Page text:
God bless the person who invented cable ties.  Cable ties (aplenty) secured the chicken wire to the frame perfectly.
Dum Dum and Dee Dee were easily coerced into
 their new home with some corn:)
(You can see the solid base now acting as a side
in the above pic.)
Having "taught" the chickens that the shade cloth veggie patch was their new home, I was concerned that I would battle to get them into their even newer home - which has been placed just next to the shade cloth veggie patch.

I needn't have worried.  Sprinkling a bit of food in the entrance and a larger pile further in, they couldn't resist.

Quick as a flash I closed the door that RMan had made out of a piece of plywood (hinged with - yeah, you guessed it - cable ties bwahahaha), and the chickens were safely ensconced inside for the night:)
Success!!!  Two roosting chickens :D
I went out ½ hour later and both of them had finished munching and were finally roosting :)

Hehe.  I do so love it when I'm on the same page as animals I am trying to assist.

This coop will also be easy to move whenever we need to - RMan and I will just pick it up and place it in it's new position.  Chicken poop will be easy to scoop up when the coop is moved.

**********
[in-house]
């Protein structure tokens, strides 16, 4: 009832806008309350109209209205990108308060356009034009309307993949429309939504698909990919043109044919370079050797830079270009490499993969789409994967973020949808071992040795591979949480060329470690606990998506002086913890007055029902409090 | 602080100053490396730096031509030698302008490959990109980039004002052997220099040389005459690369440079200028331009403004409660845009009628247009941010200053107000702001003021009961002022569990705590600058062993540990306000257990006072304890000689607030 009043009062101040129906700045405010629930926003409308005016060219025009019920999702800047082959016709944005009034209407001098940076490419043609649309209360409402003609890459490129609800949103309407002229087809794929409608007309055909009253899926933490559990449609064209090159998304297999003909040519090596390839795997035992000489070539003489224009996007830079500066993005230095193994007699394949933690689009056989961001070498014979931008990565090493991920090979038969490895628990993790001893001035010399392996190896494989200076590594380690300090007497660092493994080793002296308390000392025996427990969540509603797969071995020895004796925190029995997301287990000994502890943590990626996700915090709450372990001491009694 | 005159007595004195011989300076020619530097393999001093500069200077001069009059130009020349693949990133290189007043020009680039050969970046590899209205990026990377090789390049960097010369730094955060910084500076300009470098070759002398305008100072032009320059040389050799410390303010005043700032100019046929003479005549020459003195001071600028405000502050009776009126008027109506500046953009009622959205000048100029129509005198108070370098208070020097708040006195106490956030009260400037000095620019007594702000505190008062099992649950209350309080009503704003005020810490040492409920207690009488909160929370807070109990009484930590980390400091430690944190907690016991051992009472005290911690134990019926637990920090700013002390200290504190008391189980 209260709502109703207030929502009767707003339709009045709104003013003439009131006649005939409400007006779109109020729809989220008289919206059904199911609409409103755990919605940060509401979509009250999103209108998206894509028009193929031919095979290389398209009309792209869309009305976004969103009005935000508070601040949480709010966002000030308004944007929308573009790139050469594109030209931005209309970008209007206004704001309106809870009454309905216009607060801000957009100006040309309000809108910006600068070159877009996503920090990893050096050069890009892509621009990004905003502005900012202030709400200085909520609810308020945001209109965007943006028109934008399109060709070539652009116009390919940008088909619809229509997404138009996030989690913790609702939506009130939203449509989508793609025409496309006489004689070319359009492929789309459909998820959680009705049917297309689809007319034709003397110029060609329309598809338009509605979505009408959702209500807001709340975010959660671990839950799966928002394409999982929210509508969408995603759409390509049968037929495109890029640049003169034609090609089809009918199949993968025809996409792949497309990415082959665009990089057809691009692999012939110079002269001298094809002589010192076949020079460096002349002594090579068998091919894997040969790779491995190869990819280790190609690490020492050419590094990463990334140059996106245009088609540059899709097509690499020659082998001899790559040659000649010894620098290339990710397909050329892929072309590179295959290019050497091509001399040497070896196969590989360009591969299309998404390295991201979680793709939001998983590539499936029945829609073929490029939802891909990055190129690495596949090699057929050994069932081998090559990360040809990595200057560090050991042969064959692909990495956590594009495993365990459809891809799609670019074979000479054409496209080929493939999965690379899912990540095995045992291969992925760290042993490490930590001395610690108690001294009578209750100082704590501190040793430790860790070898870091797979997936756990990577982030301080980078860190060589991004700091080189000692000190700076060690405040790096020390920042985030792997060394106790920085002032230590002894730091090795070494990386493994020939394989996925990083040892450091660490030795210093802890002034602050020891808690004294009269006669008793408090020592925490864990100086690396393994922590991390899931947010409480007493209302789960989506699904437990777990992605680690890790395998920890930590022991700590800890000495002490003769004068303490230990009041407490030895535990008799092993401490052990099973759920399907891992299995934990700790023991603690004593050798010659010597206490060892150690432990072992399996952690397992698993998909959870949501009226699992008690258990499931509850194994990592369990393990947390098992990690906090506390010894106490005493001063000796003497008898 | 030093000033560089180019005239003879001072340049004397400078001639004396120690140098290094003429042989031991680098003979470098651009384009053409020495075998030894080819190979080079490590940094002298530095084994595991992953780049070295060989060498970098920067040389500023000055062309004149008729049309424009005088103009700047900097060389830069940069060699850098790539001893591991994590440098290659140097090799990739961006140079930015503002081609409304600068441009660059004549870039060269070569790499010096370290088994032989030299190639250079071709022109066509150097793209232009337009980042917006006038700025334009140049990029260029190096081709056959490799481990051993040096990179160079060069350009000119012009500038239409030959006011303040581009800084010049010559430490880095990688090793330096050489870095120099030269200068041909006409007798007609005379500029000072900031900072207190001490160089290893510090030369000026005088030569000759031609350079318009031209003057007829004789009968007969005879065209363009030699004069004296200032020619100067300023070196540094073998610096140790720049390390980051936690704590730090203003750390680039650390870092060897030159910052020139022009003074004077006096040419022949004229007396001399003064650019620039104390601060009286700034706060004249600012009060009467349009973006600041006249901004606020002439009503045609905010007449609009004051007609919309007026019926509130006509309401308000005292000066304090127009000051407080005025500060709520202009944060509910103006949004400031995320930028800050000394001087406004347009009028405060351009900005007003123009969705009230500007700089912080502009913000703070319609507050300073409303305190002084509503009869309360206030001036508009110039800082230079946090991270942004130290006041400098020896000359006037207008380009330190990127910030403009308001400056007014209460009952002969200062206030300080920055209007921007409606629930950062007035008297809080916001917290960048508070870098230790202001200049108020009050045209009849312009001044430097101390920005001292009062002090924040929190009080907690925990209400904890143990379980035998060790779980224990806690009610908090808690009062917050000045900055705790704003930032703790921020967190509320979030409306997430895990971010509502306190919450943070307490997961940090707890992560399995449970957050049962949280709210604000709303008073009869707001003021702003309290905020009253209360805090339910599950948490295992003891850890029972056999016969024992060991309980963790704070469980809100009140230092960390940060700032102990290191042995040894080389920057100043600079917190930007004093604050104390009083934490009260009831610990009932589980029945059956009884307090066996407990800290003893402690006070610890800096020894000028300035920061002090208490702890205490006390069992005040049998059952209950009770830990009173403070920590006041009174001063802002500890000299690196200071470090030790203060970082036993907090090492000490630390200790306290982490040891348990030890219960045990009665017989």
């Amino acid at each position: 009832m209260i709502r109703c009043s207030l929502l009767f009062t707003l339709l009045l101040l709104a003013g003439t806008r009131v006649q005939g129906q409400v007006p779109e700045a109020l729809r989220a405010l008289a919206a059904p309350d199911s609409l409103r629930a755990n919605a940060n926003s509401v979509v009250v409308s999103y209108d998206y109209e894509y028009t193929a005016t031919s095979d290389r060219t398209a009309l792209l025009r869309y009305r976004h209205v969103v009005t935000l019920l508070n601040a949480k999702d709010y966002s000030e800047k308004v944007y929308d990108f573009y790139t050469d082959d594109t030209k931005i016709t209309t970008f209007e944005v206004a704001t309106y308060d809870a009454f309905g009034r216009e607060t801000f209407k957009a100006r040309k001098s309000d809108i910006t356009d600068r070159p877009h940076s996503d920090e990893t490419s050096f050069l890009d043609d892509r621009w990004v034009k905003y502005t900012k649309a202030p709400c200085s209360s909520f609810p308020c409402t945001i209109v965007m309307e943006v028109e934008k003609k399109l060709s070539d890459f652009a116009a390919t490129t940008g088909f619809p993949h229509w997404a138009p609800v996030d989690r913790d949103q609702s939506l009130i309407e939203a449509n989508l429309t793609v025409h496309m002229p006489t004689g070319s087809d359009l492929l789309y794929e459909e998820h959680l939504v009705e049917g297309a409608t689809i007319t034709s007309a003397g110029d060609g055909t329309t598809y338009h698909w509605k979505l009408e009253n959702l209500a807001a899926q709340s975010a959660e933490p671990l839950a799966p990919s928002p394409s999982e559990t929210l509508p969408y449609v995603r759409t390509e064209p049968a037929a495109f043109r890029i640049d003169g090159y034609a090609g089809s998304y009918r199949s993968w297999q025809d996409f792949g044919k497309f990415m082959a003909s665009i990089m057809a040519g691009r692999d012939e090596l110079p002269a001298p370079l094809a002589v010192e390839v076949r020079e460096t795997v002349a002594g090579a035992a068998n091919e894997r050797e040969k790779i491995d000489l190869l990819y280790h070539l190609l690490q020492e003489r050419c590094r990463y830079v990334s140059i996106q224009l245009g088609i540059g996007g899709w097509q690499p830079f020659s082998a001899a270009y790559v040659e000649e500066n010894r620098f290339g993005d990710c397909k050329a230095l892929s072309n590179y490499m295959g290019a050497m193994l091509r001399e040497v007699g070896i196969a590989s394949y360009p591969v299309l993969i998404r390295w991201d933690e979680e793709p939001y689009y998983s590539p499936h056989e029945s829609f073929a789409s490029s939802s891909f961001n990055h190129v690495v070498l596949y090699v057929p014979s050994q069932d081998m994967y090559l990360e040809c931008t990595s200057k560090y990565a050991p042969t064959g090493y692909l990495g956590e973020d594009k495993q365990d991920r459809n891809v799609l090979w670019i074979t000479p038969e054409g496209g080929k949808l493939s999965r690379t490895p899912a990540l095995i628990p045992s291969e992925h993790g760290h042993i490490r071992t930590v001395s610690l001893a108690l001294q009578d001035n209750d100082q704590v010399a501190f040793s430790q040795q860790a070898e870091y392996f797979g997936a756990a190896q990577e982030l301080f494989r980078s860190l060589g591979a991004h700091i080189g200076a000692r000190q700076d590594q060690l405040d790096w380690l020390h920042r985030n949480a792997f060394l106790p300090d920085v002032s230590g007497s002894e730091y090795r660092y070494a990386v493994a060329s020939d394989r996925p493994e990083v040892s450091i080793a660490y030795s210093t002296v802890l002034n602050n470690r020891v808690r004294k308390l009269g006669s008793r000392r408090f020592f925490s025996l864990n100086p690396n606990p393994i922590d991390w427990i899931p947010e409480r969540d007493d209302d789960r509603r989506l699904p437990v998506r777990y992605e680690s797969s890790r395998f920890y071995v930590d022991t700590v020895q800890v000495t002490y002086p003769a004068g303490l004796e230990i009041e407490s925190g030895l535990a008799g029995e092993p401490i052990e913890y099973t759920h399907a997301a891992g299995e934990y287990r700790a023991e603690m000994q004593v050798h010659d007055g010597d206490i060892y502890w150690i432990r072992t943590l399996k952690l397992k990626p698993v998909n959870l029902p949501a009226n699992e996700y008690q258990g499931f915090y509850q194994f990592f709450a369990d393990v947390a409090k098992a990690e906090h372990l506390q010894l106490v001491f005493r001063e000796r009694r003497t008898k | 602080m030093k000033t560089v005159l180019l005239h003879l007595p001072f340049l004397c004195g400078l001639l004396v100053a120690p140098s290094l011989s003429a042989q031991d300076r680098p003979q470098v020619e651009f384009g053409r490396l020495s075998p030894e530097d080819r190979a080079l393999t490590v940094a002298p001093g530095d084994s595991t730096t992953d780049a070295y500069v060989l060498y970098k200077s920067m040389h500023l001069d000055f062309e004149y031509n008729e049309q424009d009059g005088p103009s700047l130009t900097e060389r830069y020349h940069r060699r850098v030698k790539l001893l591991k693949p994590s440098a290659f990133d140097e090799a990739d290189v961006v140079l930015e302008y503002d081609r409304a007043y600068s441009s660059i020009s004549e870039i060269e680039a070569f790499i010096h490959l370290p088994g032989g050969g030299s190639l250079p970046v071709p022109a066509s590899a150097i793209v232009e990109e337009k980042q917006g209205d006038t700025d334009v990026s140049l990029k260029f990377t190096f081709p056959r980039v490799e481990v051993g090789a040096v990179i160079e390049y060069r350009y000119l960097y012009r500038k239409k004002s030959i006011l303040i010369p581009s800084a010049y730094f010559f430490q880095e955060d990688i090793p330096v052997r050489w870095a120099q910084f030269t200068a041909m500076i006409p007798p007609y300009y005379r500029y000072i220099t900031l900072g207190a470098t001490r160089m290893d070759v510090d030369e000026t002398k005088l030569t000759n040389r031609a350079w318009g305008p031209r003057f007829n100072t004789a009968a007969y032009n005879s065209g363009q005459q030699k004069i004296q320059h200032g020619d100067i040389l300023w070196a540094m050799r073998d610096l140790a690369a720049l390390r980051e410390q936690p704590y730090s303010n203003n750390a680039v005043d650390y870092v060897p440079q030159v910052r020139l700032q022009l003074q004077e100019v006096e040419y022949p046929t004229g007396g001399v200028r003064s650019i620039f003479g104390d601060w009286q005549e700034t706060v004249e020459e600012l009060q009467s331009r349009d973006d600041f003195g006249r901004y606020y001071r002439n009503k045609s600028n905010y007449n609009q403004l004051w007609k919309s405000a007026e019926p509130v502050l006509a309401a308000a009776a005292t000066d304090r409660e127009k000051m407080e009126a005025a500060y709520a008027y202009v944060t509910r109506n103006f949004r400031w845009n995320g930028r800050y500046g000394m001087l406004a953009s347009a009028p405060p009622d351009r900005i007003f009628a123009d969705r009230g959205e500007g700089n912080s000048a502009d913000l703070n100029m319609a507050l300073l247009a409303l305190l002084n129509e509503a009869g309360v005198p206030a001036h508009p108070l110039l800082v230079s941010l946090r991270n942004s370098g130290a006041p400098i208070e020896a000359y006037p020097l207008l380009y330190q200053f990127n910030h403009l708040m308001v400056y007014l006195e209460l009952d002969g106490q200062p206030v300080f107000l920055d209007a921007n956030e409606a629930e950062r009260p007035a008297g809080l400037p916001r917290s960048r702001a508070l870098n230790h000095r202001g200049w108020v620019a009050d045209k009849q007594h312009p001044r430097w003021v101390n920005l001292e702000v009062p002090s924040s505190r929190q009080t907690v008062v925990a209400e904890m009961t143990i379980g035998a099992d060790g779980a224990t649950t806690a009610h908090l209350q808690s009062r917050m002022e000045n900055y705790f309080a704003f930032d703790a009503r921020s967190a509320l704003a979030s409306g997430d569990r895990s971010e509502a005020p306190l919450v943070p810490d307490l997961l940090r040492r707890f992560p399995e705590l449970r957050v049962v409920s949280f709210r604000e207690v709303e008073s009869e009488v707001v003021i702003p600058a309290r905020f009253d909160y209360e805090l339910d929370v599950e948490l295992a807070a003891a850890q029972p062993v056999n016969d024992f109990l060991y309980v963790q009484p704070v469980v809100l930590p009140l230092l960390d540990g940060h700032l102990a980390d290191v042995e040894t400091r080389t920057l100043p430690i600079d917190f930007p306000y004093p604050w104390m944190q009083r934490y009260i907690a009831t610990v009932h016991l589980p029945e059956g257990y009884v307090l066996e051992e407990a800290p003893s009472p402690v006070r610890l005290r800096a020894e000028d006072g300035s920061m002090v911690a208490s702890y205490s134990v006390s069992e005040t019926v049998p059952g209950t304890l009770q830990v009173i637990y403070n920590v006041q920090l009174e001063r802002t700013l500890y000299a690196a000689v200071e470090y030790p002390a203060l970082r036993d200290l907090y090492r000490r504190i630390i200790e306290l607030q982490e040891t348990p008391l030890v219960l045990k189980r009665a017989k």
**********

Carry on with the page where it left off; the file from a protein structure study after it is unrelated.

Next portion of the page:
And, with John's, (the casual labourer) assistance, RMan and he will be able to pick it up over the wooden fence and place it in the newer veggie area when we want / need the chickens assistance / nitrogen there.
Shadecloth draped over the top of the new
chicken coop will provide rain, shade and wind
 protection to the coop.
Note the nesting box just inside the door -
yup, I'm ready for when the hen is ready to
lay ;)

(in the pic you can clearly see the
 6 X cable ties which are the door hinges)
This morning we draped the top half of the coop with a double layer of 80% shade cloth and secured it with cable ties once again - to help keep the rain off them if it slants down sideways whilst they're roosting, and it will also give them some shelter from the wind, and help to keep the roof sheet cooler during the hot summer months.
Can you see the roosting perches?